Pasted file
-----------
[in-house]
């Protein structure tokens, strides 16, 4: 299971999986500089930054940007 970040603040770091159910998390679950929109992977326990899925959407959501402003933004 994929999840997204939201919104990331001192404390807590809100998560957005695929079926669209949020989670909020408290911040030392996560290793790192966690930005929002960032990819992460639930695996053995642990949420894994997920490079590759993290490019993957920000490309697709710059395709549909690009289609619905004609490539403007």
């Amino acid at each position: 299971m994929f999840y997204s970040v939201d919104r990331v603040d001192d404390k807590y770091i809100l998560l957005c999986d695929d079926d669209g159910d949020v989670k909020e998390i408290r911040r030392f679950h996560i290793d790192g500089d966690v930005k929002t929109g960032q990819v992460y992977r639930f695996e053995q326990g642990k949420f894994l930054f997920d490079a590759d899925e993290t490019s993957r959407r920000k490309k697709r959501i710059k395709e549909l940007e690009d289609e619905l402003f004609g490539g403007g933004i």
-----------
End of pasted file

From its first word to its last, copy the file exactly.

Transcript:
[in-house]
């Protein structure tokens, strides 16, 4: 299971999986500089930054940007 970040603040770091159910998390679950929109992977326990899925959407959501402003933004 994929999840997204939201919104990331001192404390807590809100998560957005695929079926669209949020989670909020408290911040030392996560290793790192966690930005929002960032990819992460639930695996053995642990949420894994997920490079590759993290490019993957920000490309697709710059395709549909690009289609619905004609490539403007």
């Amino acid at each position: 299971m994929f999840y997204s970040v939201d919104r990331v603040d001192d404390k807590y770091i809100l998560l957005c999986d695929d079926d669209g159910d949020v989670k909020e998390i408290r911040r030392f679950h996560i290793d790192g500089d966690v930005k929002t929109g960032q990819v992460y992977r639930f695996e053995q326990g642990k949420f894994l930054f997920d490079a590759d899925e993290t490019s993957r959407r920000k490309k697709r959501i710059k395709e549909l940007e690009d289609e619905l402003f004609g490539g403007g933004i």